Correctional, border workers reach deadlock in negotiation with province

·4 min read
CUPE Local 1251, the union representing 800 correctional officers, human services, laundry and custodial workers, has filed a notice of deadlock in negotiations with the province. (Hadeel Ibrahim/CBC - image credit)
CUPE Local 1251, the union representing 800 correctional officers, human services, laundry and custodial workers, has filed a notice of deadlock in negotiations with the province. (Hadeel Ibrahim/CBC - image credit)

While the province tightens inter-provincial travel restrictions, the workers checking people's travel registration and hotel bookings at the borders could be heading out on strike.

CUPE Local 1251, the union representing 800 correctional officers, human services, laundry and custodial workers has filed a notice of deadlock in negotiations with the province.

At a news conference Tuesday, lead negotiator Mike Davidson said the next step is either both sides agree on binding arbitration, or the workers have a strike vote.

"There's no more negotiations happening, there's just no more discussions happening," Davidson said.

He said some of their members have been working outside their scope at borders and airports, performing COVID-19 screening.

We're greatly concerned that there seems to be a lot of contempt coming from this government, instead of sitting down and trying to work things out. - Steve Drost, CUPE New Brunswick

He said the union will be contacting Premier Blaine Higgs directly to see if a solution can be found.

"We got to go to the decision maker. … Ultimately, we're hoping he doesn't force a strike on New Brunswickers," he said.

Davidson said the vote could happen as early as next week.

At issue is pay. The workers have been without a contract for four years, Davidson said, and the cost of living has increase by eight per cent.

Wages not following inflation

"Obviously, eight per cent [increase] is the bare minimum to keep up with the cost of living or else everybody's purchasing power is getting rolled back on them," Davidson said.

In December 2020, Higgs announced he will be trying to impose a one-year wage freeze of all unionized public workers, after imposing that freeze on non-unionized workers.

Higgs wanted unionized workers to accept no raise in one year of the new four-year contract and a one per cent increase in each of the other three years. He said this is a necessary step to deal with the fiscal pressure caused by COVID-19.

At the COVID-19 briefing Tuesday, Higgs said he was not aware of the negotiation issue. He said the province "kept everyone employed" through the pandemic, and he's hopeful an agreement can be reached.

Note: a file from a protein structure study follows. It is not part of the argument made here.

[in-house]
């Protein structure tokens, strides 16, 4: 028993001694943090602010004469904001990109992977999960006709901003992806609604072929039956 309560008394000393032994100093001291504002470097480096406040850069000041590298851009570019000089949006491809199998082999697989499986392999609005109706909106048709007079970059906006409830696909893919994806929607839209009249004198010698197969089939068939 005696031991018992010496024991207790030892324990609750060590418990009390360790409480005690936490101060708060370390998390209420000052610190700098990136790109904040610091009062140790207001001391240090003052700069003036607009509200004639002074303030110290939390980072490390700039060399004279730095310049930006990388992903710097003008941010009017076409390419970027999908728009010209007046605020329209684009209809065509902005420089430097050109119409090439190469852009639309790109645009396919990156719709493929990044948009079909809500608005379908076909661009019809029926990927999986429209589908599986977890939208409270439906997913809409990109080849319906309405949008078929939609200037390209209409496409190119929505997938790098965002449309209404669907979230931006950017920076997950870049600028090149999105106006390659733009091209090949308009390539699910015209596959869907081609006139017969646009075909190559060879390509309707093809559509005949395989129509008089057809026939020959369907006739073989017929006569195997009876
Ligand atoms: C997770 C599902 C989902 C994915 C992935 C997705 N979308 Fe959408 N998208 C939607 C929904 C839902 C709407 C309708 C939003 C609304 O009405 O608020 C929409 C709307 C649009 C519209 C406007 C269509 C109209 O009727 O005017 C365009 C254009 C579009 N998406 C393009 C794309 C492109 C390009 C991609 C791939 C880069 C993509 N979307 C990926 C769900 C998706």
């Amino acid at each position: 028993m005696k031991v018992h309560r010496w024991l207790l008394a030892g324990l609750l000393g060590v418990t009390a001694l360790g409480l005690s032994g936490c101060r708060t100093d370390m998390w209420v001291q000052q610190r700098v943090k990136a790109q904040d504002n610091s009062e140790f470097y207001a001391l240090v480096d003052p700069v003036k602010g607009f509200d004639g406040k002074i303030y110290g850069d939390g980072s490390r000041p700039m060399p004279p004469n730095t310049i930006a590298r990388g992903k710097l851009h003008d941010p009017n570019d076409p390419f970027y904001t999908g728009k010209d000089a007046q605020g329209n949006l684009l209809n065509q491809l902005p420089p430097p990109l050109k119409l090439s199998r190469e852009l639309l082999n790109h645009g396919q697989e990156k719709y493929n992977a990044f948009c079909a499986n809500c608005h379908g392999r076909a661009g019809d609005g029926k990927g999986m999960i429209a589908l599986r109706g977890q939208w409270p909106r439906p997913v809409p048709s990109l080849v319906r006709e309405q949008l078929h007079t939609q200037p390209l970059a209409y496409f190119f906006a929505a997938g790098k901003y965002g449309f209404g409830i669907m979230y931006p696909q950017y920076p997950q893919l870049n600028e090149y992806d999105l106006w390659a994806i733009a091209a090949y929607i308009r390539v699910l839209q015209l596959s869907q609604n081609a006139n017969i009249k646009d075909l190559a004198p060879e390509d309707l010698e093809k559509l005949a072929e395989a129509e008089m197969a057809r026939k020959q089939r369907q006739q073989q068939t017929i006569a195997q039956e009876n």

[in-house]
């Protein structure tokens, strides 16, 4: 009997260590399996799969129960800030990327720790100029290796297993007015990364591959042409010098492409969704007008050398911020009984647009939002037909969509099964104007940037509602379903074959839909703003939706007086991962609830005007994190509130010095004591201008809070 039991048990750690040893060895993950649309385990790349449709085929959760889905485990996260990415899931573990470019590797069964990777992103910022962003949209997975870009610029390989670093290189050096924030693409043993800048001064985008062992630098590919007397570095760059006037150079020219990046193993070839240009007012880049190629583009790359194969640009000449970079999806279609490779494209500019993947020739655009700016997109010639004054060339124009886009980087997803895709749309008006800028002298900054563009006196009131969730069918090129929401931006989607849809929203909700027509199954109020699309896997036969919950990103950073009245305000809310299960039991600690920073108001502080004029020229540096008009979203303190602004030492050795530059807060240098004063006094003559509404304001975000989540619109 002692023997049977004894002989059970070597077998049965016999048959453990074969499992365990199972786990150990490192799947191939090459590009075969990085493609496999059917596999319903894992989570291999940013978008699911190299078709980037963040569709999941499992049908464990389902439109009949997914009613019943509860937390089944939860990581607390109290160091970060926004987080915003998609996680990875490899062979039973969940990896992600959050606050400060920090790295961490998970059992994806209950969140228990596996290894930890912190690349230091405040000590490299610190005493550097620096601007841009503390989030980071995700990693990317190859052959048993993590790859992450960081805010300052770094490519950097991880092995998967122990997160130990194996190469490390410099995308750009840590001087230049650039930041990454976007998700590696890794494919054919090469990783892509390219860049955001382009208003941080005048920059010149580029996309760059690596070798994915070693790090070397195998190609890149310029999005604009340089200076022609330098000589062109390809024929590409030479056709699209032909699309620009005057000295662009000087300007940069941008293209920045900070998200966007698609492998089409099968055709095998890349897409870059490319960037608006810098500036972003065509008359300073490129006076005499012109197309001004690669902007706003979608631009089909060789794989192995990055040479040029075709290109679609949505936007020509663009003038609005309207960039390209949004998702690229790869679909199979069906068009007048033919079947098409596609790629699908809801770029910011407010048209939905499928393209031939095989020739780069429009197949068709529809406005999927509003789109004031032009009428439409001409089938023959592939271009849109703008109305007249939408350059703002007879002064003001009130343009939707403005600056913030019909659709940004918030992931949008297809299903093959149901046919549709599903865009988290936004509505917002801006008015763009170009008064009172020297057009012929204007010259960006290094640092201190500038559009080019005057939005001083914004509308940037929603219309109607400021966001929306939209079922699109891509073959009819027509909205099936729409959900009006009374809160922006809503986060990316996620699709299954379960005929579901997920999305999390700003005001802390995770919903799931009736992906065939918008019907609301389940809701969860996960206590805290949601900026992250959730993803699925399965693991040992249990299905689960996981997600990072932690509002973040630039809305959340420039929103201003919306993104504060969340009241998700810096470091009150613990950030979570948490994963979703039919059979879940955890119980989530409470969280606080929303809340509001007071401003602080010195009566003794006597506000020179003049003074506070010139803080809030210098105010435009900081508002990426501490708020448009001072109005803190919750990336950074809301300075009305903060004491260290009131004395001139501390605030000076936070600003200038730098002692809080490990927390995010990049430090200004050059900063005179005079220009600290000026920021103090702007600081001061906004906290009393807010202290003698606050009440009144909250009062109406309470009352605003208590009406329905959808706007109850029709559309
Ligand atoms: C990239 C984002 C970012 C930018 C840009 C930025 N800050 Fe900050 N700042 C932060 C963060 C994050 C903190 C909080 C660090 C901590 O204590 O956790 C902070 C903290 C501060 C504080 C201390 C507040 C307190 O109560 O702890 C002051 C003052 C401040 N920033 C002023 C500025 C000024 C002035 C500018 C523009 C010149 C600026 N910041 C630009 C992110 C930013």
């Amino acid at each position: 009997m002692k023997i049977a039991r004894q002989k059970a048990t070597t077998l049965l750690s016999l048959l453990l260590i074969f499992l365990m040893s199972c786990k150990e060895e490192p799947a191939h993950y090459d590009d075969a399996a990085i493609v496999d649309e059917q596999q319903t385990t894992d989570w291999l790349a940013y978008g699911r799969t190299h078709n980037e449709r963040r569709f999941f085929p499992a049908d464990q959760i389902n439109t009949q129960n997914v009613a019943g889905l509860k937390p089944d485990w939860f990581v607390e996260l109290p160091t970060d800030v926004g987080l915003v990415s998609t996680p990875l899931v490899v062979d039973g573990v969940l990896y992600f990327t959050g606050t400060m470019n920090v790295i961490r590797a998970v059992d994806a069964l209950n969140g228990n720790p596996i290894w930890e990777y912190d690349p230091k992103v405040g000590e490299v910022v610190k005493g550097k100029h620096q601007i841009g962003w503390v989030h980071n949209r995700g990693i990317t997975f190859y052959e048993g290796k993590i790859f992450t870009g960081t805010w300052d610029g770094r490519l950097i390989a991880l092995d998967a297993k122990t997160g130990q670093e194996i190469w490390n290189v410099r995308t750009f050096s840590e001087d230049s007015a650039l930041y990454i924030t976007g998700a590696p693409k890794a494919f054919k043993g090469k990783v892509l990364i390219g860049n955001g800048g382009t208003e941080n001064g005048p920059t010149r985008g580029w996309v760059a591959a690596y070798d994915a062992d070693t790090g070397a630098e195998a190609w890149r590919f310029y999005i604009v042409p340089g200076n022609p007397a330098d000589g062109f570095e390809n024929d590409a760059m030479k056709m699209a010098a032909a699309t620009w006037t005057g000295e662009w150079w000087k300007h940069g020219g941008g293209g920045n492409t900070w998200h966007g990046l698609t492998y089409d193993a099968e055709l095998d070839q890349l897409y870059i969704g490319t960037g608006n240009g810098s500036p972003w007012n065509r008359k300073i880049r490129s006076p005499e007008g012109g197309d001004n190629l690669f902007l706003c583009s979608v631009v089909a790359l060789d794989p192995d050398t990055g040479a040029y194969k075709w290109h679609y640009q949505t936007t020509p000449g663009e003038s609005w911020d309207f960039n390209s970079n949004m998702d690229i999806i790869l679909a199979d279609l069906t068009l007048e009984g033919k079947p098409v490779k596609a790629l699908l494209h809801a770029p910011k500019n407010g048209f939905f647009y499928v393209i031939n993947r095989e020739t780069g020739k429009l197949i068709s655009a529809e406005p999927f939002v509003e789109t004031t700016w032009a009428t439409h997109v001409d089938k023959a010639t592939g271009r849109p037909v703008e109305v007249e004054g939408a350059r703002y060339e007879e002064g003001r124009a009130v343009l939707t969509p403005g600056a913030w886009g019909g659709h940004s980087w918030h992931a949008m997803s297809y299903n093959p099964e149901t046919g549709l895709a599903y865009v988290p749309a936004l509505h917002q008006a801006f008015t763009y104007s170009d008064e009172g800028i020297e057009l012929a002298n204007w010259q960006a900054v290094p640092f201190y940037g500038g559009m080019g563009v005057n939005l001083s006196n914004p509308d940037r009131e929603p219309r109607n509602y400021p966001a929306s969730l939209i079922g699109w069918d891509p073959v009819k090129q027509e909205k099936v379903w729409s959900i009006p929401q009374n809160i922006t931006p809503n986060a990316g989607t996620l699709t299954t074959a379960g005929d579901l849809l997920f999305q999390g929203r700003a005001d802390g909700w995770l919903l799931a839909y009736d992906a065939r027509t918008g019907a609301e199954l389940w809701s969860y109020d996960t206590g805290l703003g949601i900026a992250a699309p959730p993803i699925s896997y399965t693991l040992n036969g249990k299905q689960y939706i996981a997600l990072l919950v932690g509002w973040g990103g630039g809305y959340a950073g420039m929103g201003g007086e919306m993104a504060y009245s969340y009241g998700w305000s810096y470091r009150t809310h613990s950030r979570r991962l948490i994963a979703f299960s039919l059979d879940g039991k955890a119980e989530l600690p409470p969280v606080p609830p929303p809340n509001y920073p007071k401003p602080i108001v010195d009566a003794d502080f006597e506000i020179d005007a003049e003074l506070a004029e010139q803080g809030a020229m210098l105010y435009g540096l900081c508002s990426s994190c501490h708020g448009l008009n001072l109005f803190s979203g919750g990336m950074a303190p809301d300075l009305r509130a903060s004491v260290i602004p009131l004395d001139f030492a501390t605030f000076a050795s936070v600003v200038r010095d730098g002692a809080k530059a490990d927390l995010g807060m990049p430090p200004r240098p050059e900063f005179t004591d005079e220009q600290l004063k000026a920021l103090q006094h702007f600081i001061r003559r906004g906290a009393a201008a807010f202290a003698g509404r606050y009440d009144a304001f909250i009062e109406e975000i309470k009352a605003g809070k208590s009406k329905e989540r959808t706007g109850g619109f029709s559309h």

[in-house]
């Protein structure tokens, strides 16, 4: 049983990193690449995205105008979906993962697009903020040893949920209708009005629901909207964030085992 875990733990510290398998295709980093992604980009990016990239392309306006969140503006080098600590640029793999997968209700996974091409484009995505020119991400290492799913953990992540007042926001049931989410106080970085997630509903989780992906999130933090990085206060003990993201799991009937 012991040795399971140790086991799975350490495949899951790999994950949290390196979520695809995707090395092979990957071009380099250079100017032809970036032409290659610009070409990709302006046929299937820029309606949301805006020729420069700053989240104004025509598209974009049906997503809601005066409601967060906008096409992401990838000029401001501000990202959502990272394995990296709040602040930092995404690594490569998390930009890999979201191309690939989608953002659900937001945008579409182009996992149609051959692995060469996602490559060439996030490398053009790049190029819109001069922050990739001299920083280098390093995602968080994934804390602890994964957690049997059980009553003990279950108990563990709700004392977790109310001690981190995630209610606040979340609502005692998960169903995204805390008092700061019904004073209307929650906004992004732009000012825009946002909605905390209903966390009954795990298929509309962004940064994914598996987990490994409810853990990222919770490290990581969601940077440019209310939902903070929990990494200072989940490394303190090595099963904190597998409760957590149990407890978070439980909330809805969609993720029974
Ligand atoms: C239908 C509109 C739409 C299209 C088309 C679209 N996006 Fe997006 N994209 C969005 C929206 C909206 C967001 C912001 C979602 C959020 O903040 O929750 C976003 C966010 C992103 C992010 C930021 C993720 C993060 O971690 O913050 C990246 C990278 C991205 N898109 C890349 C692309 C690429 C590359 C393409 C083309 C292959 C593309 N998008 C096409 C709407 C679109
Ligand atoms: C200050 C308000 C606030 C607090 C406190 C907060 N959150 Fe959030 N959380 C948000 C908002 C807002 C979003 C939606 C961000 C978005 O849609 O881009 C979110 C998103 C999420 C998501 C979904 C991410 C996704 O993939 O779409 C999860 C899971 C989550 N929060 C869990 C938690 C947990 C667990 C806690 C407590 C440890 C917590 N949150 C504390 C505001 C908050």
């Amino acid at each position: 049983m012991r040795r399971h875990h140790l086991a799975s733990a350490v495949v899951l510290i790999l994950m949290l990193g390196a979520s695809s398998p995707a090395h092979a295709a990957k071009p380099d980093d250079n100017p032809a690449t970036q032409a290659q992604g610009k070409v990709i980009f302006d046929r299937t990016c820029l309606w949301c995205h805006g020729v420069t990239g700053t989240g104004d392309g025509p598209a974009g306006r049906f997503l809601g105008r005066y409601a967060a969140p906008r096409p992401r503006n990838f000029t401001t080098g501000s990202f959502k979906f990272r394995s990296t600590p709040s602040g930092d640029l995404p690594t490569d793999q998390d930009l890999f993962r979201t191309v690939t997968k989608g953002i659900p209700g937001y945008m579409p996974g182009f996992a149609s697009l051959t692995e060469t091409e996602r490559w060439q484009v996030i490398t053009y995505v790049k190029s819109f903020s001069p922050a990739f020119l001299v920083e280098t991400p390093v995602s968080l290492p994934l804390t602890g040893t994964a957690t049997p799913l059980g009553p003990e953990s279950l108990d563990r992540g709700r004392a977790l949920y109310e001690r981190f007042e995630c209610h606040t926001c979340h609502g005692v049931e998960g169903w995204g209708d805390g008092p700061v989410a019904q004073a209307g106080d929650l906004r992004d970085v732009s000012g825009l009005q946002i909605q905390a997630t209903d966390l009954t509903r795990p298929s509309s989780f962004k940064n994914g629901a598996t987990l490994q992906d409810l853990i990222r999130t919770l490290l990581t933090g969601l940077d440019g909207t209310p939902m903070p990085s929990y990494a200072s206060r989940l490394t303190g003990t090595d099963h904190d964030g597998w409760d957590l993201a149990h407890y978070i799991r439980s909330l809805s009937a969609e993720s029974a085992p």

"I'm not familiar with this particular situation ... But I'm looking forward to a relationship where we all rebuild New Brunswick together," he said.

Premier Blaine Higgs said Tuesday he's hopeful the relationship between CUPE and the province can remain intact.
Premier Blaine Higgs said Tuesday he's hopeful the relationship between CUPE and the province can remain intact.(Government of New Brunswick)

Provincial spokesperson Jennifer Vienneau said the province and CUPE can "collaborate to find savings" that would fund a wage increase but still allow the province to recover from COVID-19 and not raise taxes or reduce services.

"Should there be a strike, impacted departments will have a contingency plan in place to minimize disruptions and delays to residents," she said.

Should there be a strike, impacted departments will have a contingency plan in place to minimize disruptions and delays to residents.

Steve Drost, president of New Brunswick CUPE, was present at the news conference, and said CUPE is not the only union concerned with this plan.

"We're greatly concerned that there seems to be a lot of contempt coming from this government, instead of sitting down and trying to work things out," he said. "That's just not how you treat your employees."

Davidson said deadlocks have been declared with three other CUPE locals in the last two years, totalling 3,500 workers affected.

Casual worker 'exploitation'

The union is also asking the province to hire more people instead of relying on casuals for 10 to 12 years in one position, which Davidson called "exploitation."

He said the union wants to add language to the collective agreement to avoid the more than 100 vacant positions being filled by casuals and temporary workers, and have those casuals and others hired to fill the positions permanently

"Can you imagine you have tens of thousands of dollars in student debt, and you're only working in a casual position for an excess of five years, don't know whether you've got a position today or tomorrow," Davidson said.